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Has anyone had any success in applying Directive 2000/35/EC on combating late payment?
Thread poster: Jana Teteris

Jana Teteris  Identity Verified
United Kingdom
Local time: 08:11
Latvian to English
+ ...
Oct 27, 2005

I am interested in knowing whether anyone has had any success in applying Directive 2000/35/EC on combating late payment in commercial transactions.

In a nutshell, I always experience delays in receiving payments from one of my major clients. Whilst they have always paid (eventually) I find myself chasing them up every month, and am getting somewhat fed up with having to do so. I have asked them on a number of occasions to let me know their payment procedures, but have received no reply. So today I told them that I am entitled to start charging interest, but will refrain from doing so if they can guarantee that payments will be made within 30 days. Am I being too optimistic?



[Edited at 2005-10-27 14:25]


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xxxalbertov
Arabic to Spanish
+ ...
Payment in advance Oct 27, 2005

Jana Teteris wrote:

I am interested in knowing whether anyone has had any success in applying Directive 2000/35/EC on combating late payment in commercial transactions.

In a nutshell, I always experience delays in receiving payments from one of my major clients. Whilst they have always paid (eventually) I find myself chasing them up every month, and am getting somewhat fed up with having to do so. I have asked them on a number of occasions to let me know their payment procedures, but have received no reply. So today I told them that I am entitled to start charging interest, but will refrain from doing so if they can guarantee that payments will be made within 30 days. Am I being too optimistic?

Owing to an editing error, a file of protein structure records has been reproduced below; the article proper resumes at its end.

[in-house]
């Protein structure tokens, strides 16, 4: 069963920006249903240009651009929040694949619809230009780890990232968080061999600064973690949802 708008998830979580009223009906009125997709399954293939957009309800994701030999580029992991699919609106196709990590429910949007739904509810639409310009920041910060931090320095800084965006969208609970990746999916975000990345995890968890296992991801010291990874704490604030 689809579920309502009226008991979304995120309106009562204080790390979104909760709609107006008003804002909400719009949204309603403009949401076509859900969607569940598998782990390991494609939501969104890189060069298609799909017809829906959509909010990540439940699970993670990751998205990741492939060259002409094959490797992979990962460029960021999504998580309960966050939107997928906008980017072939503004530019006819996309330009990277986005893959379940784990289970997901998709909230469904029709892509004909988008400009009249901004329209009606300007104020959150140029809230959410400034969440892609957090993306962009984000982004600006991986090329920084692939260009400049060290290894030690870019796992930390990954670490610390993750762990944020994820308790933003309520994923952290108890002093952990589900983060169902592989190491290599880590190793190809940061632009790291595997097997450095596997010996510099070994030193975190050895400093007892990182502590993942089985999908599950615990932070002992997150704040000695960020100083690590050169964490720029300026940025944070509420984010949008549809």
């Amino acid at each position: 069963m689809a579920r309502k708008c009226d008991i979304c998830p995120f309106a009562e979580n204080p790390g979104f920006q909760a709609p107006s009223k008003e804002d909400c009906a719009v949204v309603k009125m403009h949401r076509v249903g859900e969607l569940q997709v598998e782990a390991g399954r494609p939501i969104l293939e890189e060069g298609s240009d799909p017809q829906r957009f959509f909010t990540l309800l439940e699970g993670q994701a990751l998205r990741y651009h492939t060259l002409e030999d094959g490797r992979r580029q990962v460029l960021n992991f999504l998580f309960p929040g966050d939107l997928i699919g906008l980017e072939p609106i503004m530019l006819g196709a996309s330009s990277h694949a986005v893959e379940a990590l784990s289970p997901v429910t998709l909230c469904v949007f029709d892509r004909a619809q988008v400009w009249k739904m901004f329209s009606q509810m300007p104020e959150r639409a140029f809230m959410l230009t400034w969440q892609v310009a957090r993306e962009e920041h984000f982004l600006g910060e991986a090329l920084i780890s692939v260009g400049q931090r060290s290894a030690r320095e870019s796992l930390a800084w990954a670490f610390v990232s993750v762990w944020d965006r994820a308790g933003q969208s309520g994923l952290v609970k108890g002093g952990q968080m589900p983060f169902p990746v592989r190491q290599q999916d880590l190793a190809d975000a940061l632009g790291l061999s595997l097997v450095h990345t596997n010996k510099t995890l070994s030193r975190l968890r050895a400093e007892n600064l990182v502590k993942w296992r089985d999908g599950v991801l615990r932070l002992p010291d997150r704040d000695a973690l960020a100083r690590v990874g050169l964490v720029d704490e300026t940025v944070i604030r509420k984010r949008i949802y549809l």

[Edited at 2005-10-27 14:25]
Maybe this is a bit...


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Sven Petersson  Identity Verified
Sweden
Local time: 09:11
English to Swedish
+ ...
Yes Oct 27, 2005

I specify 14 days in my quotations and a charge of SEK 45.00 for every reminder and 10% interest p.a.

They pay.


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Burrell  Identity Verified
United Kingdom
Local time: 08:11
Member (2004)
English to Latvian
+ ...
Just a tiny bit Oct 27, 2005

The moment you tell the client he will have to pay interest on late payment you accept that you might have to loose him at all. What if the client will not pay the late payment fees? Are you just going to chase him again? No, you will have to admit that enough is enough, otherwise the client will think you are just a joke.
Basically, if the client wants to keep you, he will have to pay in time or pay the late payment fees. If he does not value you, he will not pay, in which case you might be better off without him anyhow. But you know that already.

Cheers,
Burrell


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RWSTranslation
Germany
Local time: 09:11
Member (2007)
German to English
+ ...
No Oct 27, 2005

Hello

A possible solution:
Give a discount for early payment.

With kind regards

Hans

[Edited at 2005-10-27 18:26]


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Susana Galilea  Identity Verified
United States
Local time: 02:11
English to Spanish
+ ...
how long is too long? Oct 27, 2005

Jana Teteris wrote:
Am I being too optimistic?


I don't know about "optimistic", but I would advise you to be cautious. You mention this is a major client of yours: how is the professional relationship aside from the delays in payment? how long a delay are we talking about? would you be willing to risk losing this client?